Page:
Relationships Stories

Family Matters

There I was in this room filled with women. Literally hundreds of women who seemed to be thriving on each other’s estrogen the way trees benefit from cross-pollination.

It was Blogher. It was July. It was Chicago.

I was there with a couple of great friends, one of which works for Blogher and I was amazed at all the “real” women and how they came out in droves to share thoughts and ideas about being women and blogging.  To me it was sort of a granola crowd. I mean, being from Dallas and all there is a definite need to dress=to-impress anytime you are out in public and especially if you are going to be around a group of women. But… at Blogher there were very few men around and so there was nothing to cat-fight over. The weapons, push-up bras, concealer, girdles, make-up, eye-brow waxing, manicures, scoop-necked shirts revealing ample cleavage, seemed to be stowed away and I was reminded of my days on campus at Texas Women’s University.

The setting was very similar, lots of women, very few men. This is actually a world I am comfortable in seeing how I grew up with 2 older sisters and a mother who loved to shop more than a father that liked to fish.

The conference was fun and at times ferocious. It seemed that these women were lining up for a variety of different workshops and everyone was handing out business cards like human Pez dispensers. “Hi, My name is Candy, but my blog is!, here have a business card.”

I always took the cards politely and smiled. Most of these women were older and married, none seemed to be on the prowl for anything other than a vodkatini or a strawberry margarita and some girl talk.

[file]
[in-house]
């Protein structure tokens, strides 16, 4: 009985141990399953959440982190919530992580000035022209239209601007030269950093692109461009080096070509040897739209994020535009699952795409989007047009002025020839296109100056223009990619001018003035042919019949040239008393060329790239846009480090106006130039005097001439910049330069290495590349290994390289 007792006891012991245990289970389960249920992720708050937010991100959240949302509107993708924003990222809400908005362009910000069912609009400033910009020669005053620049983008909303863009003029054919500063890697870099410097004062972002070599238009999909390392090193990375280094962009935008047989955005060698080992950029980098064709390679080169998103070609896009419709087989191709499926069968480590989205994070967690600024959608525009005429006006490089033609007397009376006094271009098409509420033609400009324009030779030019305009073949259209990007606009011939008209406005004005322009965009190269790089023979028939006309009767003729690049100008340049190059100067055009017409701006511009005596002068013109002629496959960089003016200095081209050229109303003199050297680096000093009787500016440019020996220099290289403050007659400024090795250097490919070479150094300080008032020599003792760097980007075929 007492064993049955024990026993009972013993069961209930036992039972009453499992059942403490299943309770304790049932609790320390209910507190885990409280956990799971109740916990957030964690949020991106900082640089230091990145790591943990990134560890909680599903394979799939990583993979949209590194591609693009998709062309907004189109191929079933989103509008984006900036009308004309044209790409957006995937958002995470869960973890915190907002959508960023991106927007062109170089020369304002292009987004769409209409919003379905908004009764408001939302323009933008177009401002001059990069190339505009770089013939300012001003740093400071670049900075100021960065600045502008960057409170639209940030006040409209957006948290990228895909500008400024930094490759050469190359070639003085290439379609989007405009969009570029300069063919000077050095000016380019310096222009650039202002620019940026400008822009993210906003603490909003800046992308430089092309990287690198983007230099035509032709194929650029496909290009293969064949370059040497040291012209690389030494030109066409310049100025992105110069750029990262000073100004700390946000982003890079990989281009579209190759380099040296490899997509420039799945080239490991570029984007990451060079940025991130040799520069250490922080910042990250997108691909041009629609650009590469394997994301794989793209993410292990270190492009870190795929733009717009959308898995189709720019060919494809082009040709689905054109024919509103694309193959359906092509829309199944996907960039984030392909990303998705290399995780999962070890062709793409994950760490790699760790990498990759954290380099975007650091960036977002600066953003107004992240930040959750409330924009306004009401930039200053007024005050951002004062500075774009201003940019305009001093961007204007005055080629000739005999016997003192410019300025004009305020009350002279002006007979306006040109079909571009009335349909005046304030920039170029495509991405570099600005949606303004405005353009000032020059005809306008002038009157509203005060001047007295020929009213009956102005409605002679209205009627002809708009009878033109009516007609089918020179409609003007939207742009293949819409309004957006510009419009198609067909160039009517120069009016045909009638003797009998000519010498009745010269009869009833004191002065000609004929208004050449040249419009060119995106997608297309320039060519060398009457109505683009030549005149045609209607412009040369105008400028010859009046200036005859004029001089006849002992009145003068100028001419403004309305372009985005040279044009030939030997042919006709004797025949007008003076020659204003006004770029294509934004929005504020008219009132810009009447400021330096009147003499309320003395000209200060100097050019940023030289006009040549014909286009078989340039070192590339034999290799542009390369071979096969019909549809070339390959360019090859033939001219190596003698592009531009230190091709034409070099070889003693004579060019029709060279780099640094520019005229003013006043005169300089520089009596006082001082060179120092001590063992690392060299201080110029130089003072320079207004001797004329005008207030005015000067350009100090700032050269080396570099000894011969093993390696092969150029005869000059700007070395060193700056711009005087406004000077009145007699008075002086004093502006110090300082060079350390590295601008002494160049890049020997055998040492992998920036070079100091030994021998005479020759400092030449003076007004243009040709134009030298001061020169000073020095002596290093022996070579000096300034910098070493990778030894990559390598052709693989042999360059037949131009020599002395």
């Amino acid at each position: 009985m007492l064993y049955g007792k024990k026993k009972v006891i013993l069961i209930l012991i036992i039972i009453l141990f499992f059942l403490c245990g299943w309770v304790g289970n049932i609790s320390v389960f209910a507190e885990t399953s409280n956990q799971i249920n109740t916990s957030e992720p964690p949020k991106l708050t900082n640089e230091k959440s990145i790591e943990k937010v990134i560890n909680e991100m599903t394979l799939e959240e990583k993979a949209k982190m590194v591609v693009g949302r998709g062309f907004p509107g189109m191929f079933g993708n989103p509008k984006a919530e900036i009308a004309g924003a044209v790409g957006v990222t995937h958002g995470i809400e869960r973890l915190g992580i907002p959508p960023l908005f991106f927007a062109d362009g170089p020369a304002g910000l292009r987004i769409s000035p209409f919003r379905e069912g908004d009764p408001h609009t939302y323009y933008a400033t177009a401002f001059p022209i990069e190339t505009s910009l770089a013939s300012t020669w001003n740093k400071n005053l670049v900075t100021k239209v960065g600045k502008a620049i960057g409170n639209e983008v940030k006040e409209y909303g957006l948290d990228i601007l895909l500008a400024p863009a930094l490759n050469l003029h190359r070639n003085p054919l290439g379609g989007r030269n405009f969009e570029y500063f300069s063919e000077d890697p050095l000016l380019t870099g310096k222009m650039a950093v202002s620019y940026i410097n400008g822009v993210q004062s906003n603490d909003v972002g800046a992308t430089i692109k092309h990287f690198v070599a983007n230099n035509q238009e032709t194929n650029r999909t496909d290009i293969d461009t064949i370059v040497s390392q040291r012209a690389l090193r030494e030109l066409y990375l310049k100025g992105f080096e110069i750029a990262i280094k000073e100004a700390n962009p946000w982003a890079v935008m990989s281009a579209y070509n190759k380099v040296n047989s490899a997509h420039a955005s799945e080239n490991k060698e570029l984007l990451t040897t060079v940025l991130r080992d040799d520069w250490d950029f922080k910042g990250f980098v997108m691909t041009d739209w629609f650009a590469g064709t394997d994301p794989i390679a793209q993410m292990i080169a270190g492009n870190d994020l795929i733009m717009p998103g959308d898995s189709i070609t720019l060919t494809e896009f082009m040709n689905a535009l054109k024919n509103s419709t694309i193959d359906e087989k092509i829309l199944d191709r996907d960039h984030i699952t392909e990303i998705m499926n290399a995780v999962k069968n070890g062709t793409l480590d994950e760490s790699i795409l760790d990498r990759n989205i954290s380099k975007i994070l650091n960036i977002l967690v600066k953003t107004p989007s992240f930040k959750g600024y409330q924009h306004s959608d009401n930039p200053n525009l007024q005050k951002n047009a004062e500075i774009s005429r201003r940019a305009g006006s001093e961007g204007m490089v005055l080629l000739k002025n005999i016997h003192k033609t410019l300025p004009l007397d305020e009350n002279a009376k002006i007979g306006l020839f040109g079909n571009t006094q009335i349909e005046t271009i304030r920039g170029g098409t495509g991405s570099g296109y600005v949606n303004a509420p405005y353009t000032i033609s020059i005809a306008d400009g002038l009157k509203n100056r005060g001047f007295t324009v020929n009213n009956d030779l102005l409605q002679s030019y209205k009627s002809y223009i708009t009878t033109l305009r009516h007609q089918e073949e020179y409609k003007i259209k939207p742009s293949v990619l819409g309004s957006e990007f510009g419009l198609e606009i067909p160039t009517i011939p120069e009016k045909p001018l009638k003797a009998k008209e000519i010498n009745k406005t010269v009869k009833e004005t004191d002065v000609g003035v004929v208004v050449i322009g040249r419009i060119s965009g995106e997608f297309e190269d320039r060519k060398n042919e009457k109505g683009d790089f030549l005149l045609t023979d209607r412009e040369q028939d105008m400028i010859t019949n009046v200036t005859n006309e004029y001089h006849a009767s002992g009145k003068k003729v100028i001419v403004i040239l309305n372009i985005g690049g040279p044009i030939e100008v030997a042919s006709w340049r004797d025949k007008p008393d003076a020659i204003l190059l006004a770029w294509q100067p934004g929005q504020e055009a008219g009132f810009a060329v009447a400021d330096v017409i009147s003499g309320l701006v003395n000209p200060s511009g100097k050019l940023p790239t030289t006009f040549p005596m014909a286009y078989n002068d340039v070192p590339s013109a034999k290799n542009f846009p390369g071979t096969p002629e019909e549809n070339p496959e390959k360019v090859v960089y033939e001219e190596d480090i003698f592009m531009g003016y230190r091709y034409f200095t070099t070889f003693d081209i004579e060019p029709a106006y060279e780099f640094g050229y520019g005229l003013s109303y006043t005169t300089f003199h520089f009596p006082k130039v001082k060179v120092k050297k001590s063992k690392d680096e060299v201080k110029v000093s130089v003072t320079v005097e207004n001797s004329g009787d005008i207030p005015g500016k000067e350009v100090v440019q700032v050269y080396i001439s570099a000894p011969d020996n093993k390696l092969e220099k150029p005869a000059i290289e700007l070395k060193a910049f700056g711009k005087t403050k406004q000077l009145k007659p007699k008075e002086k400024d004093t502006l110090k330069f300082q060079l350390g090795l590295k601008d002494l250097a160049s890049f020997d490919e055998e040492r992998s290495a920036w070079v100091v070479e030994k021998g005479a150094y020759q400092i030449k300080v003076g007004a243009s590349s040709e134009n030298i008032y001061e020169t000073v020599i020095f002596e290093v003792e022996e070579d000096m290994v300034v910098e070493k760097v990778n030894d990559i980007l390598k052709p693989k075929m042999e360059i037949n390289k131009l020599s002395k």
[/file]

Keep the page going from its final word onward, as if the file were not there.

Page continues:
One of the things I noticed was the women who brought their babies with them to the conferences – even late at night. They would wear them strapped to their chests like decorations or badges of honor. The women would run on them and ask questions like, “How old is she?” or “Do you breast feed?”

I posted recently about the woes of single people and our desire to have children, but what I might not have mentioned clearly is that I “get it” when it comes to family and kids. I think all parents have this other connection with parents because they suffered through the nine months of morning sickness, swollen ankles, weight gain, sore nipples,  and mood swings. After that 9 months they had to pass another initiation where they learned what it meant to be humbled by a dirty diaper of a fresh stream of urine sprayed in their face. They laughed and cried and wondered miserably, “Will I ever be good enough?” “Will it ever get better?”

Not only do new parents feel like they are part of some special club, they actually are. They have been granted this special privilege, they have earned those badges of honor and they have every reason to hold their heads up high when others watch their children with delight. Even Jesus said, “let the children come unto me.”

So when I see my friends pull away from things of this world I truly understand why. Suddenly a dinner with friends seems like a frivolous waste of time when you could be spending that time with the most important people in the world to you. There is nothing like family. There is nothing more special than that bond you have between parents and siblings. It is a special world that you should protect and nourish and invest your time and money.

I hope one day to have a family of my own. To watch my wife grow heavy with pregnancy and to see her body change the way only motherhood can change you. I look forward to the challenges that a relationship bring. The challenges and rewards that come with being a husband and a father and I applaud those that have already made this admirable step. My only request is that you never take it for granted. One you have that family cherish it, hold on to it and don’t let your own selfish desires ever stop you from putting that family first.

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